This same simple method works in crowded places or overwhelming situations for people with anxiety, and it works for me too- remember, I'm not living my perfect life in Barbados.
Anxiety feeds on "too muchness" (a serious medical term), so the more you focus on the 28 cars in front of you, the more your anxiety grows. But you can turn that on its head by going to back to the basics and focusing on the simplicity of one thing instead of everything, just like we did in our exercise together.
As a general rule of thumb, I tend to oversleep, yell at myself in the shower and make promises in the mirror before breakfast even starts. After that, I can be found staring out a window thinking about the horrendous piles of work I have to do. Usually, I feel very pressured as if I have to do all of it right now or the house will burn down, and I can totally spiral downward into a nervous panic that turns into laying stone still on my bed with blankets up to my chin.
To avoid this complete insanity, I've learned to put my anxiety to good use and started talking to myself, sort of.
Make A List
So your brain tells you that you have 28 things to do immediately, and by the time you're done reading this sentence, you'll be late.
Since I've already stepped in front of traffic, since I'm already completely crazy, I mid -as-well take it all the way and have a little talk with myself.
"Oh, ya, you say I have a ton to do, and I'm already late doing it?"
"Absolutely, remember that thing you were supposed to do yesterday and didn't? Now you're late. You suck. Plus, you were supposed to call whatsits this morning, and half your day is already wasted. Don't you feel terrible? How do you even live with yourse-"
"Okay anxiety, I hear ya. So here's what I'm gonna do...." and I whip out a paper and pencil and poke it into anxiety's face. "Hit me. What do I need to do?"
I allow anxiety to raddle off everything I need to do, want to do, forgot to do, might do, and am thinking about doing. And I write it all down- and this is where the magic happens. I may realize I only have two things that are time-sensitive, that I only have ten things to do today, and that ultimately, I was freaking out about nothing.
I get the chance to use my OCD skills in list making. I have the opportunity to realize much of my anxiety was self-produced. Best of all, I get to apply all my worry to one task at a time. Anxiety never has a thing to say after we get into the details and focus on just one task at a time.
Writing a list of what I need to do helps me realize it's not as bad as it feels and it helps me accomplish more by focusing on just one item at a time. Why multitask when you can put all your energy into one project? You don't have to stretch yourself thin, did you know that? You actually don't have to do everything, shocking, I know.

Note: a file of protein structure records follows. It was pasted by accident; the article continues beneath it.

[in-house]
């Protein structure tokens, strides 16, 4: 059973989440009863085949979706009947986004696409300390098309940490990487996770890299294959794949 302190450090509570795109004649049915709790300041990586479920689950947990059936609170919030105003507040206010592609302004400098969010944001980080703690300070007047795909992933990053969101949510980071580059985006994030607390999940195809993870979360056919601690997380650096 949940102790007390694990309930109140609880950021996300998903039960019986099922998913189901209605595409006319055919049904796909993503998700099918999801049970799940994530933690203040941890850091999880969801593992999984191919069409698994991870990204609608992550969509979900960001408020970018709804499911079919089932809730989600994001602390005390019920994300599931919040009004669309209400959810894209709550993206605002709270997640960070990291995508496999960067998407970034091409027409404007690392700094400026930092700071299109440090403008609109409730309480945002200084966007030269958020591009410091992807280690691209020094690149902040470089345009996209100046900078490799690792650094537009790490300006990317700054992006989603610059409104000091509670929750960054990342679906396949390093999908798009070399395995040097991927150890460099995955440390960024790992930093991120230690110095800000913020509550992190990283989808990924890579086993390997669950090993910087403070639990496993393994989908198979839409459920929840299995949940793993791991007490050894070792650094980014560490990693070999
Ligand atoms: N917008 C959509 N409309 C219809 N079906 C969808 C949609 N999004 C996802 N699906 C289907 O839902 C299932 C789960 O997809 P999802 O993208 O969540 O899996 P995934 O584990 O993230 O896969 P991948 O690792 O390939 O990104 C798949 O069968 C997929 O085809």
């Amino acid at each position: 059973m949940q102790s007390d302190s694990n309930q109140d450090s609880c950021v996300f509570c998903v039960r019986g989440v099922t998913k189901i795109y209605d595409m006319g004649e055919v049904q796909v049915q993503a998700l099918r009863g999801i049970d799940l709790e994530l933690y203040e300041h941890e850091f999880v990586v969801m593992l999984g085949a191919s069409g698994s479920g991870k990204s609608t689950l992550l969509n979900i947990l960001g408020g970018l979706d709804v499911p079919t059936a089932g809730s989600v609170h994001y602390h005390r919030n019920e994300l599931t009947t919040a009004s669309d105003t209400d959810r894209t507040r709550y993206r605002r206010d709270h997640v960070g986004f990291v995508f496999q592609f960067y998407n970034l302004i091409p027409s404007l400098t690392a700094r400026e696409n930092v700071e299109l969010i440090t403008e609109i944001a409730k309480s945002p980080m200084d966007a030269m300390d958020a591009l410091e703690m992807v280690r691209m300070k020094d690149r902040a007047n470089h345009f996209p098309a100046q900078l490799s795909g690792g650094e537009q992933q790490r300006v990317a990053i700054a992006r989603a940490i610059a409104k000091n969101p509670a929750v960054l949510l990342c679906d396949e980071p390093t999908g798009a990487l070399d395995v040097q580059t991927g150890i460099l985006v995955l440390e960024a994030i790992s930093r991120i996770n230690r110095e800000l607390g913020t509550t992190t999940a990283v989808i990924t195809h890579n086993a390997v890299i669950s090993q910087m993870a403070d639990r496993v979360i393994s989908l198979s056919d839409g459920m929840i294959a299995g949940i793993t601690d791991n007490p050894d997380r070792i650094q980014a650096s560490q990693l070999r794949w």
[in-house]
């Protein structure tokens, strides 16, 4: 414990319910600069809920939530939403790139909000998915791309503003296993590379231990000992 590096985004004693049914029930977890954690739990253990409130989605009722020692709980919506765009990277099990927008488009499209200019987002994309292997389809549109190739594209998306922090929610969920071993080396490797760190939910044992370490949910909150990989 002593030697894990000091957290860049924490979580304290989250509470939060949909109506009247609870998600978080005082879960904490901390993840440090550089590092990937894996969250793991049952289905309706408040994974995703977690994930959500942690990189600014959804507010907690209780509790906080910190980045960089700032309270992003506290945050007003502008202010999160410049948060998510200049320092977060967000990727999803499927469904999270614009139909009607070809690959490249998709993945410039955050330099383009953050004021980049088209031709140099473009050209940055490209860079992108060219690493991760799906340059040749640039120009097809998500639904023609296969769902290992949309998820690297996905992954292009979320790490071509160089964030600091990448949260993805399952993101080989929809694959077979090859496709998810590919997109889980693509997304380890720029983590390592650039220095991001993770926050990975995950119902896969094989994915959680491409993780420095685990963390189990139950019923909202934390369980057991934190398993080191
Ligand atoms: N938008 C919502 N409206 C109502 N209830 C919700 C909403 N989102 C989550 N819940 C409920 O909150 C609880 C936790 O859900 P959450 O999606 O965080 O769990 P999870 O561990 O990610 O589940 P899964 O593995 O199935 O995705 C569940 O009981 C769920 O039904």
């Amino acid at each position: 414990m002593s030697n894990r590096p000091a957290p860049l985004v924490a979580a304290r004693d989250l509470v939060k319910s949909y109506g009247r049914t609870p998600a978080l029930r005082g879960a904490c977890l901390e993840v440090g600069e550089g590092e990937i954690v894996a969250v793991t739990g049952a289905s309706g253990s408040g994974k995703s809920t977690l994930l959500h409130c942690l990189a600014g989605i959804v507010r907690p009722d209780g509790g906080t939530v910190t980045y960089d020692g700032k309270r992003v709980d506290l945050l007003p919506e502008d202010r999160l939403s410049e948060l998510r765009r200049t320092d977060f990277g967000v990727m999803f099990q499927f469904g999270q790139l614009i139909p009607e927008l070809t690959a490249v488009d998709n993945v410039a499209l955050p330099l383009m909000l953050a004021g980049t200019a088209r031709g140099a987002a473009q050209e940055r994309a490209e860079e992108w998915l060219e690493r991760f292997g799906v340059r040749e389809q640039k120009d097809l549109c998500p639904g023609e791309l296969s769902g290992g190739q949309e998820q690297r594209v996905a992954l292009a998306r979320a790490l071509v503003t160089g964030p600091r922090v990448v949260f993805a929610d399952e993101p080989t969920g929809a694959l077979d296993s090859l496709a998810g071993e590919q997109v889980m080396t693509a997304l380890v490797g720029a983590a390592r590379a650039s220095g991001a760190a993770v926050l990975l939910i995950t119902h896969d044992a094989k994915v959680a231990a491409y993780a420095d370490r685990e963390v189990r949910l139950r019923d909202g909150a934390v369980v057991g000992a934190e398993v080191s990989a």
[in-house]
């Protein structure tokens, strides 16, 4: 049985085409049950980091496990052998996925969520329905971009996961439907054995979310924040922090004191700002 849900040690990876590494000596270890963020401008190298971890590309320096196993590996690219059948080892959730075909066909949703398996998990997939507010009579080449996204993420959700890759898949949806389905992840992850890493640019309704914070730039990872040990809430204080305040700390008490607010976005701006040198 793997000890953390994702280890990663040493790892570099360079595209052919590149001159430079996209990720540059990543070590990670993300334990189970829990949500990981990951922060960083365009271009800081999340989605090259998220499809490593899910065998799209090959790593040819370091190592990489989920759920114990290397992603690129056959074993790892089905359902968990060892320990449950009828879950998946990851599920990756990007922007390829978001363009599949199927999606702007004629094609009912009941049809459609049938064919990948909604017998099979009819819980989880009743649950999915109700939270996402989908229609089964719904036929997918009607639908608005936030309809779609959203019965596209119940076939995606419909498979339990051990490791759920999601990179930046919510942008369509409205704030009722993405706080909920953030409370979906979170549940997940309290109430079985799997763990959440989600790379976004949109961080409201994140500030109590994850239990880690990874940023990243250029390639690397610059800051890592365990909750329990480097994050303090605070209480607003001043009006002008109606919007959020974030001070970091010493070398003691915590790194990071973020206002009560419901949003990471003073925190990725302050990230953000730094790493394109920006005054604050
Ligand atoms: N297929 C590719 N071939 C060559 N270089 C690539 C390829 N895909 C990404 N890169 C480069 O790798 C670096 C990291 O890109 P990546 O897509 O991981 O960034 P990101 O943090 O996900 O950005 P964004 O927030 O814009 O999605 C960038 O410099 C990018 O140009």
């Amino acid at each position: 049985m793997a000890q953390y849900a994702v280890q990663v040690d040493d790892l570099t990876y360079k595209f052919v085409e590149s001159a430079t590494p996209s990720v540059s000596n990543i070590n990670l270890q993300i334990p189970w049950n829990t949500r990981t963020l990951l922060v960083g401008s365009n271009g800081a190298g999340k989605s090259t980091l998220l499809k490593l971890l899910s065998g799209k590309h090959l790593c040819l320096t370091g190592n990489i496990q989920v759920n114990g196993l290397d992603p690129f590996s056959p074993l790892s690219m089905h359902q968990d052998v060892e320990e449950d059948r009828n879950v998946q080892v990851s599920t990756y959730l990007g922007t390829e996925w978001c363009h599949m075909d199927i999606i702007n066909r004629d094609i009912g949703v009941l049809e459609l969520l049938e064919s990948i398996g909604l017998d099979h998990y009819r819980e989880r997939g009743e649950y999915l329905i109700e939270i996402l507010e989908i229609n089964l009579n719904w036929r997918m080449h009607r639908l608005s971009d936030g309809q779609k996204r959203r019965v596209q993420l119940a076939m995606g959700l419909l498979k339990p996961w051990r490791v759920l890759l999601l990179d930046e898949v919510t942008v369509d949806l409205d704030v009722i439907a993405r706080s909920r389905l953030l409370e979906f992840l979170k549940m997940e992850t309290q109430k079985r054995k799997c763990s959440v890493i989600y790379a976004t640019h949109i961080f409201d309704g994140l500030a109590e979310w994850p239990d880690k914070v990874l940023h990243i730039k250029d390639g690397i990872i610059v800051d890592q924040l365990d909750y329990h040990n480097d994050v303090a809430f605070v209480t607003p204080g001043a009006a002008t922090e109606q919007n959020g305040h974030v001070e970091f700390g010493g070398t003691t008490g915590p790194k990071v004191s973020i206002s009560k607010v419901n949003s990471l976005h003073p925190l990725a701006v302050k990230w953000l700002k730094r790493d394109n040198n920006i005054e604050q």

Listing out your tasks, whatever they are, and checking them off as you complete them will also give you a feeling of gratification and achievement.
Personally, I recommend a highlighter. There's nothing more satisfying that swiping gold across the page when you've finished a task. I'm still working on the stress of uneven highlight marks, but that's another article. It's not about the line of the gold; it's about what it holds- at least that's my mantra.
The goal ISNT to check off everything on your list. That's impossible, and you don't have a time turner, unless you DO, in which case, can you time turn me back to 1996 when I wore a NIN t-shirt on my first date?
The real goal is to get all the worries out of your head, onto paper and a place where you can visually SEE what you have in front of you vs. what you're afraid is in front of you.
That mountain from far away could just be a molehill when you get up close. Instead of thinking about the infinite amount of things you have to do, you can be practical and work on one at a time like a sane person. Shocking, I know.
The day that list is empty should be the day you die. It's an ongoing diary of your day, of your life; a confirmation of what you've done and hope to still do- and it gets the traffic jam out of your head.
You'll be able to see the pasture on your right and jump back onto the grass and away from the 38 vehicles now zooming on, one car at a time. You'll see it's not one whole movement screaming around you- it's many small ones, all on their own routes, but most of it's just noise. Some of it you need to deal with, some you can let pass.
But you don't have to be overwhelmed by the weight of the world. The world will still be here tomorrow, and so will your list.
And that's how the deer lives.
Please leave a comment below, I'd love your feedback!
A good mystery throws you right into a story with a lot of characters and clues waiting to be unraveled and explored. Allergies are like that; they're complicated. There's a ton of constantly shifting variables to keep in mind when diagnosing allergies or hypersensitivities. Plus, there are characters like fatigue, weight gain, and muscle pain that could be related to an allergy or possibly other conditions.